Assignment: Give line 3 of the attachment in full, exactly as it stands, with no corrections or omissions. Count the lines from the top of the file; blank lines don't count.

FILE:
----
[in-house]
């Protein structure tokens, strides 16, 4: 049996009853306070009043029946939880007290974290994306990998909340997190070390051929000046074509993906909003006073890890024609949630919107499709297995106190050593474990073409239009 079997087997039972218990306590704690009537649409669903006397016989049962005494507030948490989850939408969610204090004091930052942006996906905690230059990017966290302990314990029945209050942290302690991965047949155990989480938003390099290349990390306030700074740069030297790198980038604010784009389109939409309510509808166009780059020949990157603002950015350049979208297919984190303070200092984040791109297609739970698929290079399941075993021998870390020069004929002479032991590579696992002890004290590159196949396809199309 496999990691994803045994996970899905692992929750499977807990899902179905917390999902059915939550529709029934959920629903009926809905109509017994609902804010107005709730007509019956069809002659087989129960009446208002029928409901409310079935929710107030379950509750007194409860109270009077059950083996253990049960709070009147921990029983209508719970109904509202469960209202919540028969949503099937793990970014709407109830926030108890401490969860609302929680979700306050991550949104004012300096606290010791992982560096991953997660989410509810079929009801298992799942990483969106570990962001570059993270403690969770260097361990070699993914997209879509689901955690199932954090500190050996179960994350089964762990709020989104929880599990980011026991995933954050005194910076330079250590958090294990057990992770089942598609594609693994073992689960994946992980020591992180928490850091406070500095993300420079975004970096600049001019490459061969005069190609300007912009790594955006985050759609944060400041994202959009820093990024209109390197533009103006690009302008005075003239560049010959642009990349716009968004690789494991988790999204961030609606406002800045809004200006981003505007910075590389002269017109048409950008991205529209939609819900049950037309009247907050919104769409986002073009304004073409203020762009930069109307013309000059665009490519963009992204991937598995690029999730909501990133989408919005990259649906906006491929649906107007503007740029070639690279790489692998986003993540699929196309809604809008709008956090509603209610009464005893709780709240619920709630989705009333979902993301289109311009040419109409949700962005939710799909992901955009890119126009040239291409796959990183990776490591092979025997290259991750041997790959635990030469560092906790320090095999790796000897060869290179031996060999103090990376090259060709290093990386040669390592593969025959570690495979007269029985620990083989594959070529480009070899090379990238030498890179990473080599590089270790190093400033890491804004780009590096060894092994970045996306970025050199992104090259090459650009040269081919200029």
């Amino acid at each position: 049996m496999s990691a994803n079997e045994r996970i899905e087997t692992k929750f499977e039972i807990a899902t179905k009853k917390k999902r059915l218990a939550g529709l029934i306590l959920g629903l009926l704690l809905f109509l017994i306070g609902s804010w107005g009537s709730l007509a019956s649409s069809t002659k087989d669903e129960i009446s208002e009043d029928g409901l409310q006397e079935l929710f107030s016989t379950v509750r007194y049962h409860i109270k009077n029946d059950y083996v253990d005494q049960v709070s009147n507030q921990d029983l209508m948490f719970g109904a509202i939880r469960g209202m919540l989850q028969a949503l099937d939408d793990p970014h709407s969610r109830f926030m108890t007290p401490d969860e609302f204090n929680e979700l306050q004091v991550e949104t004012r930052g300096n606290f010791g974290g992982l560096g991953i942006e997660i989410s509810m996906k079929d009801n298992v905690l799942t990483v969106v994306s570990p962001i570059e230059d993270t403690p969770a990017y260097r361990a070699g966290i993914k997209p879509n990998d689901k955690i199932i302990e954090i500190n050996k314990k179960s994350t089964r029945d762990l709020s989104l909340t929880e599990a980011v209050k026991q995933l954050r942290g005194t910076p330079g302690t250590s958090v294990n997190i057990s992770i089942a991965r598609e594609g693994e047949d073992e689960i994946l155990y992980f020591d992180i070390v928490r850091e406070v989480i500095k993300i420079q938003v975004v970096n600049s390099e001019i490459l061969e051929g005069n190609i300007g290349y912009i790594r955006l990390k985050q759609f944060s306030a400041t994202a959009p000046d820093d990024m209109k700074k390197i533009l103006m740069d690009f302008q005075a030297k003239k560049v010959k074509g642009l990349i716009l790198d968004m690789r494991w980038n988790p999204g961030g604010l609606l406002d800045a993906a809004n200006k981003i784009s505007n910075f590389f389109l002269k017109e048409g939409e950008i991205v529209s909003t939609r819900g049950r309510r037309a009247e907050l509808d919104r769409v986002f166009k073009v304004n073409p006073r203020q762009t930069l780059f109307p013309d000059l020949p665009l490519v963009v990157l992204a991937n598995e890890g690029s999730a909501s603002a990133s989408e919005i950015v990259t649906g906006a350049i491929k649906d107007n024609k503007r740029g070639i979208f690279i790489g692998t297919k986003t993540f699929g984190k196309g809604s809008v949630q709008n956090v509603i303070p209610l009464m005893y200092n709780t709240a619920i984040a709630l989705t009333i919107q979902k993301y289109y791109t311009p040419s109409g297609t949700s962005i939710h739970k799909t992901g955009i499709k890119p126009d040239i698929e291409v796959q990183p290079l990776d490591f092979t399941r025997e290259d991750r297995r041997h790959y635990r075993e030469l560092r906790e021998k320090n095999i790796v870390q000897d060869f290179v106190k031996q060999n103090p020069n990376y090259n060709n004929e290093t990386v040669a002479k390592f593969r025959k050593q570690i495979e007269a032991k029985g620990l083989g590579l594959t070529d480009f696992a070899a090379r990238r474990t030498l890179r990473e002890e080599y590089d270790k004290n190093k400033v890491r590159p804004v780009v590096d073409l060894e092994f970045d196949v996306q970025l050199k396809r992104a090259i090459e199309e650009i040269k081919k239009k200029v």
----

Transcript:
């Amino acid at each position: 049996m496999s990691a994803n079997e045994r996970i899905e087997t692992k929750f499977e039972i807990a899902t179905k009853k917390k999902r059915l218990a939550g529709l029934i306590l959920g629903l009926l704690l809905f109509l017994i306070g609902s804010w107005g009537s709730l007509a019956s649409s069809t002659k087989d669903e129960i009446s208002e009043d029928g409901l409310q006397e079935l929710f107030s016989t379950v509750r007194y049962h409860i109270k009077n029946d059950y083996v253990d005494q049960v709070s009147n507030q921990d029983l209508m948490f719970g109904a509202i939880r469960g209202m919540l989850q028969a949503l099937d939408d793990p970014h709407s969610r109830f926030m108890t007290p401490d969860e609302f204090n929680e979700l306050q004091v991550e949104t004012r930052g300096n606290f010791g974290g992982l560096g991953i942006e997660i989410s509810m996906k079929d009801n298992v905690l799942t990483v969106v994306s570990p962001i570059e230059d993270t403690p969770a990017y260097r361990a070699g966290i993914k997209p879509n990998d689901k955690i199932i302990e954090i500190n050996k314990k179960s994350t089964r029945d762990l709020s989104l909340t929880e599990a980011v209050k026991q995933l954050r942290g005194t910076p330079g302690t250590s958090v294990n997190i057990s992770i089942a991965r598609e594609g693994e047949d073992e689960i994946l155990y992980f020591d992180i070390v928490r850091e406070v989480i500095k993300i420079q938003v975004v970096n600049s390099e001019i490459l061969e051929g005069n190609i300007g290349y912009i790594r955006l990390k985050q759609f944060s306030a400041t994202a959009p000046d820093d990024m209109k700074k390197i533009l103006m740069d690009f302008q005075a030297k003239k560049v010959k074509g642009l990349i716009l790198d968004m690789r494991w980038n988790p999204g961030g604010l609606l406002d800045a993906a809004n200006k981003i784009s505007n910075f590389f389109l002269k017109e048409g939409e950008i991205v529209s909003t939609r819900g049950r309510r037309a009247e907050l509808d919104r769409v986002f166009k073009v304004n073409p006073r203020q762009t930069l780059f109307p013309d000059l020949p665009l490519v963009v990157l992204a991937n598995e890890g690029s999730a909501s603002a990133s989408e919005i950015v990259t649906g906006a350049i491929k649906d107007n024609k503007r740029g070639i979208f690279i790489g692998t297919k986003t993540f699929g984190k196309g809604s809008v949630q709008n956090v509603i303070p209610l009464m005893y200092n709780t709240a619920i984040a709630l989705t009333i919107q979902k993301y289109y791109t311009p040419s109409g297609t949700s962005i939710h739970k799909t992901g955009i499709k890119p126009d040239i698929e291409v796959q990183p290079l990776d490591f092979t399941r025997e290259d991750r297995r041997h790959y635990r075993e030469l560092r906790e021998k320090n095999i790796v870390q000897d060869f290179v106190k031996q060999n103090p020069n990376y090259n060709n004929e290093t990386v040669a002479k390592f593969r025959k050593q570690i495979e007269a032991k029985g620990l083989g590579l594959t070529d480009f696992a070899a090379r990238r474990t030498l890179r990473e002890e080599y590089d270790k004290n190093k400033v890491r590159p804004v780009v590096d073409l060894e092994f970045d196949v996306q970025l050199k396809r992104a090259i090459e199309e650009i040269k081919k239009k200029v």